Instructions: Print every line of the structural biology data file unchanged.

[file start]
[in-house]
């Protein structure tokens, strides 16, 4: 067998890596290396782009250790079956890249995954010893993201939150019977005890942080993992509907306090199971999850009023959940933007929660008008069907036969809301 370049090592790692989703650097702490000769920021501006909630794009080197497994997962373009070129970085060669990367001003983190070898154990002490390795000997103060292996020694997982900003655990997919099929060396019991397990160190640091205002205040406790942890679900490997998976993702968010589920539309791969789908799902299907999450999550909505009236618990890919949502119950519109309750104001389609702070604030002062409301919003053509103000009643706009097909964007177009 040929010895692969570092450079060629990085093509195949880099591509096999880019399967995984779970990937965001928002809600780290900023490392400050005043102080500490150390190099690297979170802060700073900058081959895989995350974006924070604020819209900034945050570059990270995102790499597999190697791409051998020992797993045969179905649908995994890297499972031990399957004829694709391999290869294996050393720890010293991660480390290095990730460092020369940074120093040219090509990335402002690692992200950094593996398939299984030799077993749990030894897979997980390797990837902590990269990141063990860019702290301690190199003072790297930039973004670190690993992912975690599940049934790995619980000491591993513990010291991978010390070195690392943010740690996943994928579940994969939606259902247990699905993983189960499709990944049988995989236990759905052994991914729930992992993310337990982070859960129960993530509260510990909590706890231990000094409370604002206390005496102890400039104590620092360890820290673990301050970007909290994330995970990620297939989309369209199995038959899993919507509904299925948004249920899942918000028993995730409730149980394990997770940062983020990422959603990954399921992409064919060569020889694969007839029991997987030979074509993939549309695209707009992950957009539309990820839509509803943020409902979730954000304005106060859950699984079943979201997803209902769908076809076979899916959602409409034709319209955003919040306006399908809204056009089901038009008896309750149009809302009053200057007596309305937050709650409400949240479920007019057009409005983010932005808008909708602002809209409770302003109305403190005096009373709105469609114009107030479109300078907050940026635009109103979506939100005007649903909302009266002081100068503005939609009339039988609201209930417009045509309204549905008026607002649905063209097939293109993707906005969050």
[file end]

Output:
[in-house]
């Protein structure tokens, strides 16, 4: 067998890596290396782009250790079956890249995954010893993201939150019977005890942080993992509907306090199971999850009023959940933007929660008008069907036969809301 370049090592790692989703650097702490000769920021501006909630794009080197497994997962373009070129970085060669990367001003983190070898154990002490390795000997103060292996020694997982900003655990997919099929060396019991397990160190640091205002205040406790942890679900490997998976993702968010589920539309791969789908799902299907999450999550909505009236618990890919949502119950519109309750104001389609702070604030002062409301919003053509103000009643706009097909964007177009 040929010895692969570092450079060629990085093509195949880099591509096999880019399967995984779970990937965001928002809600780290900023490392400050005043102080500490150390190099690297979170802060700073900058081959895989995350974006924070604020819209900034945050570059990270995102790499597999190697791409051998020992797993045969179905649908995994890297499972031990399957004829694709391999290869294996050393720890010293991660480390290095990730460092020369940074120093040219090509990335402002690692992200950094593996398939299984030799077993749990030894897979997980390797990837902590990269990141063990860019702290301690190199003072790297930039973004670190690993992912975690599940049934790995619980000491591993513990010291991978010390070195690392943010740690996943994928579940994969939606259902247990699905993983189960499709990944049988995989236990759905052994991914729930992992993310337990982070859960129960993530509260510990909590706890231990000094409370604002206390005496102890400039104590620092360890820290673990301050970007909290994330995970990620297939989309369209199995038959899993919507509904299925948004249920899942918000028993995730409730149980394990997770940062983020990422959603990954399921992409064919060569020889694969007839029991997987030979074509993939549309695209707009992950957009539309990820839509509803943020409902979730954000304005106060859950699984079943979201997803209902769908076809076979899916959602409409034709319209955003919040306006399908809204056009089901038009008896309750149009809302009053200057007596309305937050709650409400949240479920007019057009409005983010932005808008909708602002809209409770302003109305403190005096009373709105469609114009107030479109300078907050940026635009109103979506939100005007649903909302009266002081100068503005939609009339039988609201209930417009045509309204549905008026607002649905063209097939293109993707906005969050």